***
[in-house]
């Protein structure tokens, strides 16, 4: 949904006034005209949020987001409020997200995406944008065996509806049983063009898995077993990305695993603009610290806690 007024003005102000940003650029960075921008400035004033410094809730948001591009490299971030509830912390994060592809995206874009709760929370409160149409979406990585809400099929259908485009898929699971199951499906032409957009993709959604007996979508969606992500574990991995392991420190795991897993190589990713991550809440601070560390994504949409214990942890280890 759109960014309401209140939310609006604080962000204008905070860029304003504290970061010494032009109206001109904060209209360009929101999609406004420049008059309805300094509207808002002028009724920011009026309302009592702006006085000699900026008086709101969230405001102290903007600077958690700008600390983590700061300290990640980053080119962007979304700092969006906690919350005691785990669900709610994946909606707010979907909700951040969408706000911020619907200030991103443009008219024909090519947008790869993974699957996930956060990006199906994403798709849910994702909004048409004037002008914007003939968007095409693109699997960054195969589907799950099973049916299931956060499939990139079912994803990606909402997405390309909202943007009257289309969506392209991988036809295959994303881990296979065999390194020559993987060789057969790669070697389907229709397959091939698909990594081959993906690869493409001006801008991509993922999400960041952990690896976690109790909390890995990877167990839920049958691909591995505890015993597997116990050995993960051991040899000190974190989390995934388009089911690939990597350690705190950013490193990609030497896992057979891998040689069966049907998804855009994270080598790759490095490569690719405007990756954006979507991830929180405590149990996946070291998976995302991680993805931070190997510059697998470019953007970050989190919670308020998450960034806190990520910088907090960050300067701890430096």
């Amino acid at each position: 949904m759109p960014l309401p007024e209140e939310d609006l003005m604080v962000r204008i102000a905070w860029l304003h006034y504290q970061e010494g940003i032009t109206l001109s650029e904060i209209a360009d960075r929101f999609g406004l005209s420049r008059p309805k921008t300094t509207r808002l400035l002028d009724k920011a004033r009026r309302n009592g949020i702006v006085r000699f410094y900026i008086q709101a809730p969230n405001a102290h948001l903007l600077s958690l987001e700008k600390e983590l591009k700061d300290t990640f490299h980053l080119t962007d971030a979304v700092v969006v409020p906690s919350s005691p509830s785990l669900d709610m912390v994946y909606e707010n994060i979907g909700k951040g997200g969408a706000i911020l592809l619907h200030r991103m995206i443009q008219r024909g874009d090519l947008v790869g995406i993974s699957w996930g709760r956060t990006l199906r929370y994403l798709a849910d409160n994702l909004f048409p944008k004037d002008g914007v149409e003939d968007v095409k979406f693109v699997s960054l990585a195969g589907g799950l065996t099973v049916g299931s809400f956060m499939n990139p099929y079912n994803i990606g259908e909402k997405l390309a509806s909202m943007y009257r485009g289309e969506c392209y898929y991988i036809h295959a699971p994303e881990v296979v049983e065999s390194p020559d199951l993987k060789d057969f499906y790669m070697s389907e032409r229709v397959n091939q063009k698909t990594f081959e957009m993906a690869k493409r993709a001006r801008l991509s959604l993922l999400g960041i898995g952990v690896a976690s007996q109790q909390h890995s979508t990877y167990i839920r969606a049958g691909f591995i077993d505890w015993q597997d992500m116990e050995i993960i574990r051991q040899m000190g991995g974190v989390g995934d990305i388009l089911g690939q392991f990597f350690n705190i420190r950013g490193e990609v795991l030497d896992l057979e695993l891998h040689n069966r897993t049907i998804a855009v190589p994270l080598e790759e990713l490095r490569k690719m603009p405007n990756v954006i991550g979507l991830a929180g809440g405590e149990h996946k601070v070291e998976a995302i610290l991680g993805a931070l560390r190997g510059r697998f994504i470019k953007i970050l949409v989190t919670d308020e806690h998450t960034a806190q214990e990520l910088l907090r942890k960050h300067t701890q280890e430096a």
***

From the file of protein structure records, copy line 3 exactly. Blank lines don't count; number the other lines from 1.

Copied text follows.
């Amino acid at each position: 949904m759109p960014l309401p007024e209140e939310d609006l003005m604080v962000r204008i102000a905070w860029l304003h006034y504290q970061e010494g940003i032009t109206l001109s650029e904060i209209a360009d960075r929101f999609g406004l005209s420049r008059p309805k921008t300094t509207r808002l400035l002028d009724k920011a004033r009026r309302n009592g949020i702006v006085r000699f410094y900026i008086q709101a809730p969230n405001a102290h948001l903007l600077s958690l987001e700008k600390e983590l591009k700061d300290t990640f490299h980053l080119t962007d971030a979304v700092v969006v409020p906690s919350s005691p509830s785990l669900d709610m912390v994946y909606e707010n994060i979907g909700k951040g997200g969408a706000i911020l592809l619907h200030r991103m995206i443009q008219r024909g874009d090519l947008v790869g995406i993974s699957w996930g709760r956060t990006l199906r929370y994403l798709a849910d409160n994702l909004f048409p944008k004037d002008g914007v149409e003939d968007v095409k979406f693109v699997s960054l990585a195969g589907g799950l065996t099973v049916g299931s809400f956060m499939n990139p099929y079912n994803i990606g259908e909402k997405l390309a509806s909202m943007y009257r485009g289309e969506c392209y898929y991988i036809h295959a699971p994303e881990v296979v049983e065999s390194p020559d199951l993987k060789d057969f499906y790669m070697s389907e032409r229709v397959n091939q063009k698909t990594f081959e957009m993906a690869k493409r993709a001006r801008l991509s959604l993922l999400g960041i898995g952990v690896a976690s007996q109790q909390h890995s979508t990877y167990i839920r969606a049958g691909f591995i077993d505890w015993q597997d992500m116990e050995i993960i574990r051991q040899m000190g991995g974190v989390g995934d990305i388009l089911g690939q392991f990597f350690n705190i420190r950013g490193e990609v795991l030497d896992l057979e695993l891998h040689n069966r897993t049907i998804a855009v190589p994270l080598e790759e990713l490095r490569k690719m603009p405007n990756v954006i991550g979507l991830a929180g809440g405590e149990h996946k601070v070291e998976a995302i610290l991680g993805a931070l560390r190997g510059r697998f994504i470019k953007i970050l949409v989190t919670d308020e806690h998450t960034a806190q214990e990520l910088l907090r942890k960050h300067t701890q280890e430096a």